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Book marketer having

Surviving the weekend, waiting for Monday

CANTON — Jim Ritchie is having so much fun with Southern Stories, a company that markets the works of Southern writers and artists, that he dreads the weekends.

“I can’t stand waiting around another two days for Monday to roll around,” Ritchie said, in a phone interview from his office on the square in Canton. “Last Sunday night, I was pacing the floor, thinking about what I wanted to do on Monday. I’m telling you, I’m having the time of my life with this gig.”

About nine years ago, Ritchie, 63, wrote a Lewis Grizzard-esque book, “but better,” he quipped, that he couldn’t get published. After doing a little research, Ritchie decided to publish it himself. “Shocco Tales: Southern Fried Sagas” is now in its second printing and selling well.

“As a result, I got involved with a lot of storytellers and authors and found out that there is more talent in this part of the country than you can imagine,” he said. “It seems that everybody is either writing a book or has written one and doesn’t know what to do with the manuscript. Then there are writers who have aspirations or are frustrated with the process. I mean, everybody has a story. I decided to sit down one day and see what I could to make it easier for writers.”

Six months ago, Ritchie teamed up with Jackie Niven and the two decided to develop a Web site and establish a toll-free number for ordering signed books by Southern writers from Virginia to Texas. Ritchie’s wife, Perry Ritchie, an award-winning professional artist, designed a pen-and-ink drawing of an alligator in a Southern setting that is part of the company’s logo.

About 30 authors have signed on; about 60 products are sold via the company’s toll-free number or its Web site at www.southernstories.com. The service is free of charge to the writers with the understanding that every book sold from the Web site is signed. Most authors agree to personalize books upon request.

“People like having a book signed by the author,” Ritchie said. “Also, a signed book is more valuable. And some folks like having a personalized copy. I decided to make up a fold over Hallmark-type card with our logo on it and when somebody requests a signed book with a personalized message, such as ‘Happy Birthday to Aunt Jane from John and Mary and Best Wishes from Jim Ritchie,’ it’s included on the card. If they want to later sell the book, they’re not limited.”

Ritchie and Niven, the company’s only two employees, lease an 800 service, where orders are e-mailed to Niven, who ships them from his home in Flora.

“We don’t do publishing the ourselves, nor do we act as agents, but we try to hook writers up with people who have been there, done that,” Ritchie said. “Many times, authors believe that once a book is published, all they have to do is sit back and collect royalties. Nothing could be further from the truth. A lot of marketing has to be done, especially for first-time authors. Publishers don’t put a lot of marketing muscle behind their books. Authors have to get on the pony and call on bookstores, get them to stock their books. It’s really a hassle.”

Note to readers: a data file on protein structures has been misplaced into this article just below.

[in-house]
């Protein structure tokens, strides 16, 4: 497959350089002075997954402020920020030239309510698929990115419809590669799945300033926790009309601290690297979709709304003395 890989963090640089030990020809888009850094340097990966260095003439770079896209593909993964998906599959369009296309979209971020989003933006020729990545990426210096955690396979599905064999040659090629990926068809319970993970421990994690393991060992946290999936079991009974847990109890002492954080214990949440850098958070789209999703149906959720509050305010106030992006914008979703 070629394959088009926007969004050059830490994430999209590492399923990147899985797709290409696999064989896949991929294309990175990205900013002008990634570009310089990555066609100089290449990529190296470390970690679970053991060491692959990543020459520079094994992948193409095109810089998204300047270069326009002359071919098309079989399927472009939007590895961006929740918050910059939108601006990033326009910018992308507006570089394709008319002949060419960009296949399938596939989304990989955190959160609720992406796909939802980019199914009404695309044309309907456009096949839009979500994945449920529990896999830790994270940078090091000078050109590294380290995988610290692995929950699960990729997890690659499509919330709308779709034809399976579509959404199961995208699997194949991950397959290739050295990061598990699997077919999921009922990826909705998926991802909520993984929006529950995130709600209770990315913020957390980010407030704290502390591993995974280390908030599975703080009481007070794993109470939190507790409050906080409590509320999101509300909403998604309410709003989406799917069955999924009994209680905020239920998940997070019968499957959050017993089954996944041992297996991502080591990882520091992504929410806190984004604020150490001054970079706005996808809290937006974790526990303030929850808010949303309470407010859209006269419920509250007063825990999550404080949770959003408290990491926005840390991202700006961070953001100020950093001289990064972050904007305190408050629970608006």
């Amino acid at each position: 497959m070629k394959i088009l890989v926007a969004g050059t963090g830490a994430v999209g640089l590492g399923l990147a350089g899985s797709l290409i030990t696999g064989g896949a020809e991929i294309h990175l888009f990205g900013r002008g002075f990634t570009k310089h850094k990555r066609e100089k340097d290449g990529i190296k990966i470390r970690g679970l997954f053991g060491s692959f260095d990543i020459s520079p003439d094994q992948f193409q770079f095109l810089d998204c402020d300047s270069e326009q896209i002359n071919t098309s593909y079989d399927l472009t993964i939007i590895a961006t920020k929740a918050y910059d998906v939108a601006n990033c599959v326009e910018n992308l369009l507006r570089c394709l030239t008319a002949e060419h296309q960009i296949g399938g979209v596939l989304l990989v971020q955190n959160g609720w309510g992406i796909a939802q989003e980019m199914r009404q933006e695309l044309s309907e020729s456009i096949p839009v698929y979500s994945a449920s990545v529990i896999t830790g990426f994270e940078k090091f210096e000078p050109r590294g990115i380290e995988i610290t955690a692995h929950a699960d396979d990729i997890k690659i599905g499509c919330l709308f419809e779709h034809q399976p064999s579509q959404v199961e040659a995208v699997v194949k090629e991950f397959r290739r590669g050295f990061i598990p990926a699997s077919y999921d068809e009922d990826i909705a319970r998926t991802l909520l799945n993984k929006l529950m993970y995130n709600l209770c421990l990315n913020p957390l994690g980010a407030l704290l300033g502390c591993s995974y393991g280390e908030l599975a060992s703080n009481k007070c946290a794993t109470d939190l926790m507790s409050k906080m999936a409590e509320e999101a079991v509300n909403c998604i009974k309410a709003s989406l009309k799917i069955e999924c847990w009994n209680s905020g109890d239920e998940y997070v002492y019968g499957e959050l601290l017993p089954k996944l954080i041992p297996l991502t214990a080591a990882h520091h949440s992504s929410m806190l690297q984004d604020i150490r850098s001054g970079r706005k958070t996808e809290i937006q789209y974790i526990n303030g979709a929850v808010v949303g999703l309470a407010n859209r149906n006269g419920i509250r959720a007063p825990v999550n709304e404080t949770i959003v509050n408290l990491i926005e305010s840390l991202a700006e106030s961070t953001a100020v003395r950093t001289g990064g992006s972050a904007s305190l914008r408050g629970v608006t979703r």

Because authors typically get a very small percentage of the retail price, Southern Stories contracts discounts up to 50% on books from publishers and rebates the difference to the authors after deducting minimal operating costs, he said.

“We’re not discounters, like Amazon.com, but we don’t try to be,” Ritchie said.

Phil Hardwick, a featured author and frequent contributor to the Mississippi Business Journal, said writers soon learn that writing a book and having it published means very little if the work doesn’t sell.

“It takes constant promotion to let the public know that the book is available,” Hardwick said. “Southern Stories is a welcome addition for Southern writers, especially those of us who sell books by the hundred instead of by the million. Jim Ritchie has provided a great Web site for people who like to savor the South.”

A “peddler” with IBM during the 1960s and 1970s, Richie quit to form a computer software company. A few months ago, Ritchie sold his share to a partner, retired, and began working on Southern Stories full-time.

“John Grisham would never be a client of ours because he’s not going to sign 100,000 books that would come over the Internet,” Ritchie said. “We hope that by next year, (author) Marty Hegwood ‘graduates’ from Southern Stories. Marty’s a classic case of a guy who persevered. I think he told me his book was rejected 91 times before it was published. If that happens, we wish him Godspeed. That’s our goal, to help writers move to the next level.”

Southern Stories may consider e-publishing and plan to initiate a storytelling festival in Canton.

Contact MBJ contributing writer Lynne Wilbanks Jeter at lwjeter@yahoo.com, mbj@msbusiness.com or (601) 364-1018.

About Lynne W. Jeter

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